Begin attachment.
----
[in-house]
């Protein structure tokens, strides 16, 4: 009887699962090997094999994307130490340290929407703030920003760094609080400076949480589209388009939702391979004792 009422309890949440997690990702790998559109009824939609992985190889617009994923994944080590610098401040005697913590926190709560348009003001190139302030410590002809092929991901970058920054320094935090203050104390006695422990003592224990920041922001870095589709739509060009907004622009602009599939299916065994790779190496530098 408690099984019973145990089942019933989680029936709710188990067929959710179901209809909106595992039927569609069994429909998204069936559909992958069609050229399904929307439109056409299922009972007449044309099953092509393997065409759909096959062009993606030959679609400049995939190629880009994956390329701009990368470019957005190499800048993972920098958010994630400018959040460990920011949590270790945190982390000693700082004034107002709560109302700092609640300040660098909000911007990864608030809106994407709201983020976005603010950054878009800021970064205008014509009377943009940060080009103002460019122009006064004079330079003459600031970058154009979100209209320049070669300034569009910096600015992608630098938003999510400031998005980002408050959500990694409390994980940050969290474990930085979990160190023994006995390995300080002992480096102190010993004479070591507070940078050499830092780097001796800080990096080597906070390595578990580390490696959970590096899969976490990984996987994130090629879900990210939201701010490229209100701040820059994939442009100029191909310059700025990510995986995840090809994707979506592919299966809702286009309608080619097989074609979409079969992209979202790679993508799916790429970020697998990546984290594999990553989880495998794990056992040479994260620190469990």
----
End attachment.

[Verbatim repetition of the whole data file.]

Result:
[in-house]
């Protein structure tokens, strides 16, 4: 009887699962090997094999994307130490340290929407703030920003760094609080400076949480589209388009939702391979004792 009422309890949440997690990702790998559109009824939609992985190889617009994923994944080590610098401040005697913590926190709560348009003001190139302030410590002809092929991901970058920054320094935090203050104390006695422990003592224990920041922001870095589709739509060009907004622009602009599939299916065994790779190496530098 408690099984019973145990089942019933989680029936709710188990067929959710179901209809909106595992039927569609069994429909998204069936559909992958069609050229399904929307439109056409299922009972007449044309099953092509393997065409759909096959062009993606030959679609400049995939190629880009994956390329701009990368470019957005190499800048993972920098958010994630400018959040460990920011949590270790945190982390000693700082004034107002709560109302700092609640300040660098909000911007990864608030809106994407709201983020976005603010950054878009800021970064205008014509009377943009940060080009103002460019122009006064004079330079003459600031970058154009979100209209320049070669300034569009910096600015992608630098938003999510400031998005980002408050959500990694409390994980940050969290474990930085979990160190023994006995390995300080002992480096102190010993004479070591507070940078050499830092780097001796800080990096080597906070390595578990580390490696959970590096899969976490990984996987994130090629879900990210939201701010490229209100701040820059994939442009100029191909310059700025990510995986995840090809994707979506592919299966809702286009309608080619097989074609979409079969992209979202790679993508799916790429970020697998990546984290594999990553989880495998794990056992040479994260620190469990």